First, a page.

E. Jean Carroll is accusing Trump of rape, but is anybody listening?
Author E. Jean Carroll’s allegation that she was raped by President Trump 23 years ago is having trouble making its way to the top of the news food chain.
In a forthcoming memoir by Carroll, she describes an encounter with Trump in 1996 — when he was still a high-profile New York real estate mogul — at the Bergdorf Goodman department store in Manhattan. Carroll wrote that she was assaulted by Trump in a store dressing room after a friendly encounter.
Carroll is among more than a dozen women who’ve accused Trump of sexual assault or making unwanted advances. Trump has denied the claims.
But Carroll’s story, which first appeared in a New York Magazine excerpt released Friday night, got little traction on a busy weekend for political news — which included Trump’s response to Iran shooting down a U.S. military drone and Democratic presidential candidate South Bend Mayor Pete Buttigieg dealing with a police shooting crisis in his city.
As of Monday, Carroll had done interviews on two MSNBC programs with Lawrence O’Donnell and Joy Reid — both staunch critics of Trump — and an appearance on the CNN morning program “New Day.” Carroll also gave an interview to “NBC Nightly News with Lester Holt,” and her story was reported on “CBS Evening News.”
(Trump has said he never met Carroll. But a photo in the New York Magazine piece shows them chatting at an event around the same time as the alleged incident.)
Carroll’s appearances were not enough for a number of media critics who started weighing in on Monday that the story had gotten short shrift — most notably by not getting discussed on the influential Sunday morning public affairs programs. (Trump taped an interview on NBC’s “Meet The Press” before Carroll’s story broke Friday night.)
“Carroll’s story got about as much coverage as the average Trump tweet,” Ryan Cooper wrote in The Week.
Representatives of CBS, ABC and NBC declined to comment.
“I can’t say I know what the correct amount of press coverage for this story should be,” added Jonathan Bernstein in Bloomberg Opinion. “I can say that if the president is a rapist, it should have scream-from-the-mountaintops importance.”
Major newspapers were cautious as well. The story did not appear on the Saturday print front pages of the New York Times, the Wall Street Journal or the Los Angeles Times, which picked up a New York Daily News report on the allegation.
After hearing complaints from readers, New York Times editor in chief Dean Baquet issued a note on Monday saying Carroll’s story “should have been presented more prominently, with a headline on the Times’ home page.”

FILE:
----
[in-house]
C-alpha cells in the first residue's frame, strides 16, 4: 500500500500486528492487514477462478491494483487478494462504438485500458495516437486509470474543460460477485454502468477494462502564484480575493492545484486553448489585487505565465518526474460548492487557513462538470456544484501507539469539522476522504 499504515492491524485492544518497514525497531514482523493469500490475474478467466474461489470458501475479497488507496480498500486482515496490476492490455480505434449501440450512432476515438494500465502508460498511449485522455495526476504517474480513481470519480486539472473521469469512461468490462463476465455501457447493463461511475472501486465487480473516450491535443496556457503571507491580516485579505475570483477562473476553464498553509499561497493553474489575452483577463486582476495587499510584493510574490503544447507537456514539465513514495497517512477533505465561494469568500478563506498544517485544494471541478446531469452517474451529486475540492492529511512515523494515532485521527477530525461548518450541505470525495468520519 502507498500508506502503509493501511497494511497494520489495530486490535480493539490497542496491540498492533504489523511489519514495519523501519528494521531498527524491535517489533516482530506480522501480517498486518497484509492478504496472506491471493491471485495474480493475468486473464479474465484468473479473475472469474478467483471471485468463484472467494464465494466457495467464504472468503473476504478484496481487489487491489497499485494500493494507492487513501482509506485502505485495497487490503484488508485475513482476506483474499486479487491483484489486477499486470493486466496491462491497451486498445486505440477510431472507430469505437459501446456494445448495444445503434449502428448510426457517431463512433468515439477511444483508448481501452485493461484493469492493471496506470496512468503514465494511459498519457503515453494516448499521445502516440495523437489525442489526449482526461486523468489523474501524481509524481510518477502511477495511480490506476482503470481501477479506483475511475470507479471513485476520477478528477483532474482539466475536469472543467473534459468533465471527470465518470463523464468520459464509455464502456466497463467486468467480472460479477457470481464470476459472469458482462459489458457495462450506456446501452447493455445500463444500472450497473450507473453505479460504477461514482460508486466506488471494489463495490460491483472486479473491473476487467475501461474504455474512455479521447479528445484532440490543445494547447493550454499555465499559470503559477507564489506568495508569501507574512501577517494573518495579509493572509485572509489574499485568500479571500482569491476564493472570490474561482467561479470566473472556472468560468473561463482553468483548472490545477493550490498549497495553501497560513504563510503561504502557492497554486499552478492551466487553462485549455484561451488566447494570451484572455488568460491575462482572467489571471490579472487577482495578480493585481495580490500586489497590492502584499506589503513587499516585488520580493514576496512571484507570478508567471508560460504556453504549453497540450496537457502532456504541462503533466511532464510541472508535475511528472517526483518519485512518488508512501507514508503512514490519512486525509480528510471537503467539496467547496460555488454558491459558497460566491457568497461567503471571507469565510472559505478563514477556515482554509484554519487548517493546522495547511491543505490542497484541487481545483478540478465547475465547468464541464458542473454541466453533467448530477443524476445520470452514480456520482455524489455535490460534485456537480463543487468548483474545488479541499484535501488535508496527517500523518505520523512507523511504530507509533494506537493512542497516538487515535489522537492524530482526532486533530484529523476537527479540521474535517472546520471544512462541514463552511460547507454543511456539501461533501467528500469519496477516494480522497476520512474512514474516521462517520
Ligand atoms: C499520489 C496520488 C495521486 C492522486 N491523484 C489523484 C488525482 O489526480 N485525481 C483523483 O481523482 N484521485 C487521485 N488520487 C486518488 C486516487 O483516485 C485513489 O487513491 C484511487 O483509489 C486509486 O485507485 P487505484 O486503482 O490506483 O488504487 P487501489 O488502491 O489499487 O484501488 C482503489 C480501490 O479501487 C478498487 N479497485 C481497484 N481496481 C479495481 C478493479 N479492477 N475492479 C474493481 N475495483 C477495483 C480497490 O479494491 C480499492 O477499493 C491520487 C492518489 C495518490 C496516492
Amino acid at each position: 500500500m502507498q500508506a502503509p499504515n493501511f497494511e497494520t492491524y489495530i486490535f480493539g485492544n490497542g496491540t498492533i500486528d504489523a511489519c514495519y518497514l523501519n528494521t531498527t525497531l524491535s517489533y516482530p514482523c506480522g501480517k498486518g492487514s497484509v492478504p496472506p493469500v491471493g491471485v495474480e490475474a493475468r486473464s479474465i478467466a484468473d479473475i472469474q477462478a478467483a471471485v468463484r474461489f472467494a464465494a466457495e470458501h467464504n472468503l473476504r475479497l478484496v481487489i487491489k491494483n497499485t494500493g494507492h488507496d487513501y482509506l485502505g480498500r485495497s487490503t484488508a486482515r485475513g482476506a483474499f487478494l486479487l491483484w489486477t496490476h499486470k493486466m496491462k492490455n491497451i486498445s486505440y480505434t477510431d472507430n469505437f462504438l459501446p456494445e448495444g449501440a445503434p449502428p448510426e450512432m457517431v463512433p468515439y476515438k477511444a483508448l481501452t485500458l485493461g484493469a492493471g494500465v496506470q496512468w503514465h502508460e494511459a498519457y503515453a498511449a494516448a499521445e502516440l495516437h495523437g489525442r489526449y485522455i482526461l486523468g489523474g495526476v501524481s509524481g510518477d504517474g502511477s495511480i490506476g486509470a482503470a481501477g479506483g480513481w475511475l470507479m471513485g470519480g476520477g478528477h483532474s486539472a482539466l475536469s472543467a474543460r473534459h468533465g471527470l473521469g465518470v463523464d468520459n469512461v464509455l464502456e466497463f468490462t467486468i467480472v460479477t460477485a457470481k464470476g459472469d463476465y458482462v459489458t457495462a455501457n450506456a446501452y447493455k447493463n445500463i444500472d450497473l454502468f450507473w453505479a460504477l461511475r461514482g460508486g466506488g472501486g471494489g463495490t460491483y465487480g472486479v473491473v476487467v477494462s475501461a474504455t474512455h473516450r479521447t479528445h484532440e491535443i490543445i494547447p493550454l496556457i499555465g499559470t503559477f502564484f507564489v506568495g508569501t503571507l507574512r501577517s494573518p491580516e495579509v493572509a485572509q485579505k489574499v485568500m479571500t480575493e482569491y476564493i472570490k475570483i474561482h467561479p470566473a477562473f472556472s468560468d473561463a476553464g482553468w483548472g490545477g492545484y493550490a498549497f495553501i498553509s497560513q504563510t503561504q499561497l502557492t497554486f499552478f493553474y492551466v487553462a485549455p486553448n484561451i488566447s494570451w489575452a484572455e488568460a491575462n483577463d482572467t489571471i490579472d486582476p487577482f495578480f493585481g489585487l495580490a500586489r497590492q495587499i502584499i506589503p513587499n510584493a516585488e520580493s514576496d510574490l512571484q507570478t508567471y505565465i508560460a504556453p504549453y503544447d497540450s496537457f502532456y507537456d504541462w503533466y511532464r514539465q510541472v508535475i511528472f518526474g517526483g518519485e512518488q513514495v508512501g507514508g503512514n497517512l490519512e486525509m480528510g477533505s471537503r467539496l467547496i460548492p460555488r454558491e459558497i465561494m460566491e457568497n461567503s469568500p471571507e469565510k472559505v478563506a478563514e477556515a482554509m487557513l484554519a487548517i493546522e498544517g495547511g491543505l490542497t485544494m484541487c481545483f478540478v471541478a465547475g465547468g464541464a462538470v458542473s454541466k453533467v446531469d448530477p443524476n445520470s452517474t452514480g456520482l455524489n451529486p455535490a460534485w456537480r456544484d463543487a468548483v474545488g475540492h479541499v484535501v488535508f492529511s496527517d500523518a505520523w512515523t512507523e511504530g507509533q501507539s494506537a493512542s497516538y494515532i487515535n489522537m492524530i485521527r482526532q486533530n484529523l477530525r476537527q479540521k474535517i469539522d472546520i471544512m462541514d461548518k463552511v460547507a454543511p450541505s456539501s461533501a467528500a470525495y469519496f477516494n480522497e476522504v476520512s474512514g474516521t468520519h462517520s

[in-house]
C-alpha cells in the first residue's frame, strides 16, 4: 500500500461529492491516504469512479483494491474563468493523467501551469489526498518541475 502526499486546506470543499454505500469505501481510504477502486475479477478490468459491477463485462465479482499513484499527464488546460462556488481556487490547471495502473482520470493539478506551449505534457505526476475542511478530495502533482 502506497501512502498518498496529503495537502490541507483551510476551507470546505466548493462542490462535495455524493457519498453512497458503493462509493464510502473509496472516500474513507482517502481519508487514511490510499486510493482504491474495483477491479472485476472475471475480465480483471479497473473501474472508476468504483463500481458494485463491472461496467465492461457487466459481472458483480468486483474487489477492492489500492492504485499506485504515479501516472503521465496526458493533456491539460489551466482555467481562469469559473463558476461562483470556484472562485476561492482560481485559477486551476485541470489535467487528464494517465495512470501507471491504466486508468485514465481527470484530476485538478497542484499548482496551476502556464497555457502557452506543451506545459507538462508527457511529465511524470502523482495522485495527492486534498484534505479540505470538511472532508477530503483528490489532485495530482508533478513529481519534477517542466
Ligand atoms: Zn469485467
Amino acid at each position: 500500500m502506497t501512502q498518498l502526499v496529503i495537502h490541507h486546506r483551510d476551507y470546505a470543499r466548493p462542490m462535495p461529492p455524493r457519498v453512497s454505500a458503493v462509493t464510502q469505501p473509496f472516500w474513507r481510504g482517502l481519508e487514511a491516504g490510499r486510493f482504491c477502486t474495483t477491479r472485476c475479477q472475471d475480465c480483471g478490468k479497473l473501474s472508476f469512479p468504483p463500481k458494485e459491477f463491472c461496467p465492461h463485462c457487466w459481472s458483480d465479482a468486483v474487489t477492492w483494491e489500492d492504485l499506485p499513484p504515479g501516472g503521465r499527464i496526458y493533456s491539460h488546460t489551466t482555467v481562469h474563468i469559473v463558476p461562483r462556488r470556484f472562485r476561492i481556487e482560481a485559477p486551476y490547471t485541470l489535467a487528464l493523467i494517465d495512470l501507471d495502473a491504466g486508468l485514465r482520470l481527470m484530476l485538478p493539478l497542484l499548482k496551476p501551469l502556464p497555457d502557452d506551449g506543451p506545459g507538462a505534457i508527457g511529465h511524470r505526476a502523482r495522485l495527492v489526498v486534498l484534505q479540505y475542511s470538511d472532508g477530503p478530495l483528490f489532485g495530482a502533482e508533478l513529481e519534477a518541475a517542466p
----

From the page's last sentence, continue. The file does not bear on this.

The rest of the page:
Baquet said that the Times — which has led the way in covering the #MeToo movement — was not able to find independent sources corroborating Carroll’s story beyond the two friends she cited in her book. But Carroll being a well-known figure making a public allegation against a sitting president “should’ve compelled us to play it bigger.”
“People want a certain outcome, and they substitute tonnage and coverage for justice, and that’s not what it is,” said one network news executive who spoke on the condition of anonymity.
But after three years, there is also a sense that accusations or reports on Trump’s behavior no longer capture the attention of the public. Trump was elected in 2016 despite the leak of an “Access Hollywood” tape on which he bragged about sexually assaulting women.
“It could be a case of fatigue,” the Columbia Journalism Review wrote in its missive complaining that Carroll’s story was being ignored. “We are hit so often with claims of Trump’s misconduct — and liberals, at least, have such low expectations of him — that horrifying allegations lose their shock value and slide off.”
A representative for Carroll did not respond to a request for comment.
It’s possible the story could get new life after Trump’s Monday interview with The Hill in which he denied the incident with Carroll. “I’ll say it with great respect: Number one, she’s not my type,” the president said. “Number two, it never happened. It never happened, OK?”
From the Emmys to the Oscars.
Get our revamped Envelope newsletter, sent twice a week, for exclusive awards season coverage, behind-the-scenes insights and columnist Glenn Whipp’s commentary.
You may occasionally receive promotional content from the Los Angeles Times.